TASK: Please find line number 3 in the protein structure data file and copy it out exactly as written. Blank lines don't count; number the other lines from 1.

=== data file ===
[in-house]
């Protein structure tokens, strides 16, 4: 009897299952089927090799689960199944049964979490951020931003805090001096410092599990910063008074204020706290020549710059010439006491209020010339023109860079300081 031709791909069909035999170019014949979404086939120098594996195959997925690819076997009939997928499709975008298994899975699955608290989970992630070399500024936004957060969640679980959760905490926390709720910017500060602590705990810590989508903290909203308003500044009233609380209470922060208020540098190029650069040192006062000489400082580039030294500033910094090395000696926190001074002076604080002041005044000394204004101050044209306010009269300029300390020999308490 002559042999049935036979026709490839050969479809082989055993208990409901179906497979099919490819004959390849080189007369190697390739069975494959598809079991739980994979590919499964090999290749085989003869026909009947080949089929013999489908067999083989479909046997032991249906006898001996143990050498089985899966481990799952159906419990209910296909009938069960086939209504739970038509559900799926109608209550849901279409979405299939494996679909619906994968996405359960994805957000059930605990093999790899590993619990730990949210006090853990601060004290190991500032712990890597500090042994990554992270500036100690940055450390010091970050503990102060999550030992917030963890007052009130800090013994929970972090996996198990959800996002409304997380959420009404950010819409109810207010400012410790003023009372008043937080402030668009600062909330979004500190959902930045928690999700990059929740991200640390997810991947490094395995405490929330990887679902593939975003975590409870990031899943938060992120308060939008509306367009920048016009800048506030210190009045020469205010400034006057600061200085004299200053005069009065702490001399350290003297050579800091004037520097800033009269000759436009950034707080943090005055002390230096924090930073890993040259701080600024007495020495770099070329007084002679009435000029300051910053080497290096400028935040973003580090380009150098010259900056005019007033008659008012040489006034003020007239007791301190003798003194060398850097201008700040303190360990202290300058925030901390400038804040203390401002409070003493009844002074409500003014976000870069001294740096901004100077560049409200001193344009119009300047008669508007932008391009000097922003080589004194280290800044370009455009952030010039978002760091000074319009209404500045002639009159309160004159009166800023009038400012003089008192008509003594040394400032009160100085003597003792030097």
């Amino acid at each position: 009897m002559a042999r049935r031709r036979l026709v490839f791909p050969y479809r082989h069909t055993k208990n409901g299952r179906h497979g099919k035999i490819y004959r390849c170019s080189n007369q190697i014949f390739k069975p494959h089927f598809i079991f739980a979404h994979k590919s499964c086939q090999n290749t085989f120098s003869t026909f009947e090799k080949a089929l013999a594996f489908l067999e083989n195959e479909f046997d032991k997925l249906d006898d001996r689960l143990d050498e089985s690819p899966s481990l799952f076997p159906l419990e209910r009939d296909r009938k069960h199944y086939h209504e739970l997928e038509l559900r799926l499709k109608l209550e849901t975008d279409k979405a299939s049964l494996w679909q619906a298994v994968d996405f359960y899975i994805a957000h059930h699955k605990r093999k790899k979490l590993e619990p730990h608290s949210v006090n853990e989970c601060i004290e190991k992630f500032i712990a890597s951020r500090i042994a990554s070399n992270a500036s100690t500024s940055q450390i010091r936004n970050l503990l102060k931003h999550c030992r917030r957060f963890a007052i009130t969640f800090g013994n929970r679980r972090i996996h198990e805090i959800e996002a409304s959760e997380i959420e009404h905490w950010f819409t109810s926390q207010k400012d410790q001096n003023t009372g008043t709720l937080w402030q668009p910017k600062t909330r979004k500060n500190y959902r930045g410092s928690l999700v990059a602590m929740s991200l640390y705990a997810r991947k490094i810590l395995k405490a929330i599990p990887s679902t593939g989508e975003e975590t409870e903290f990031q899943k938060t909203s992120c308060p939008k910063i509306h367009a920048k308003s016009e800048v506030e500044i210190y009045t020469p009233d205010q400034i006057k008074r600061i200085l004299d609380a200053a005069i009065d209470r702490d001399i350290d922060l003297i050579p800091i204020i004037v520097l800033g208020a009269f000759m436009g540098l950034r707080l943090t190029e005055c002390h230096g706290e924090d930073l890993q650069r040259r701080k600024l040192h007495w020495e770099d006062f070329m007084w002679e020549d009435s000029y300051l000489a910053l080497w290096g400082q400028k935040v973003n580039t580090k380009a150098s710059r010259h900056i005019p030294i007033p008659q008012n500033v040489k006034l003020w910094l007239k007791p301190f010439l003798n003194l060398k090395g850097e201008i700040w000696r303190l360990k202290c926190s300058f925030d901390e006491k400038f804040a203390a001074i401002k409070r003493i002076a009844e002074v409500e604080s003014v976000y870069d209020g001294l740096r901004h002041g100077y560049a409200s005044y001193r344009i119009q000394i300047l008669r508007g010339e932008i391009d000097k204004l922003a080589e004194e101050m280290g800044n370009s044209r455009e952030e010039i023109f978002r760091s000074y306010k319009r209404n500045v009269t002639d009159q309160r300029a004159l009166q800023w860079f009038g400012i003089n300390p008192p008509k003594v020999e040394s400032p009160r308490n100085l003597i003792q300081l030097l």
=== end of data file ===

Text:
């Amino acid at each position: 009897m002559a042999r049935r031709r036979l026709v490839f791909p050969y479809r082989h069909t055993k208990n409901g299952r179906h497979g099919k035999i490819y004959r390849c170019s080189n007369q190697i014949f390739k069975p494959h089927f598809i079991f739980a979404h994979k590919s499964c086939q090999n290749t085989f120098s003869t026909f009947e090799k080949a089929l013999a594996f489908l067999e083989n195959e479909f046997d032991k997925l249906d006898d001996r689960l143990d050498e089985s690819p899966s481990l799952f076997p159906l419990e209910r009939d296909r009938k069960h199944y086939h209504e739970l997928e038509l559900r799926l499709k109608l209550e849901t975008d279409k979405a299939s049964l494996w679909q619906a298994v994968d996405f359960y899975i994805a957000h059930h699955k605990r093999k790899k979490l590993e619990p730990h608290s949210v006090n853990e989970c601060i004290e190991k992630f500032i712990a890597s951020r500090i042994a990554s070399n992270a500036s100690t500024s940055q450390i010091r936004n970050l503990l102060k931003h999550c030992r917030r957060f963890a007052i009130t969640f800090g013994n929970r679980r972090i996996h198990e805090i959800e996002a409304s959760e997380i959420e009404h905490w950010f819409t109810s926390q207010k400012d410790q001096n003023t009372g008043t709720l937080w402030q668009p910017k600062t909330r979004k500060n500190y959902r930045g410092s928690l999700v990059a602590m929740s991200l640390y705990a997810r991947k490094i810590l395995k405490a929330i599990p990887s679902t593939g989508e975003e975590t409870e903290f990031q899943k938060t909203s992120c308060p939008k910063i509306h367009a920048k308003s016009e800048v506030e500044i210190y009045t020469p009233d205010q400034i006057k008074r600061i200085l004299d609380a200053a005069i009065d209470r702490d001399i350290d922060l003297i050579p800091i204020i004037v520097l800033g208020a009269f000759m436009g540098l950034r707080l943090t190029e005055c002390h230096g706290e924090d930073l890993q650069r040259r701080k600024l040192h007495w020495e770099d006062f070329m007084w002679e020549d009435s000029y300051l000489a910053l080497w290096g400082q400028k935040v973003n580039t580090k380009a150098s710059r010259h900056i005019p030294i007033p008659q008012n500033v040489k006034l003020w910094l007239k007791p301190f010439l003798n003194l060398k090395g850097e201008i700040w000696r303190l360990k202290c926190s300058f925030d901390e006491k400038f804040a203390a001074i401002k409070r003493i002076a009844e002074v409500e604080s003014v976000y870069d209020g001294l740096r901004h002041g100077y560049a409200s005044y001193r344009i119009q000394i300047l008669r508007g010339e932008i391009d000097k204004l922003a080589e004194e101050m280290g800044n370009s044209r455009e952030e010039i023109f978002r760091s000074y306010k319009r209404n500045v009269t002639d009159q309160r300029a004159l009166q800023w860079f009038g400012i003089n300390p008192p008509k003594v020999e040394s400032p009160r308490n100085l003597i003792q300081l030097l």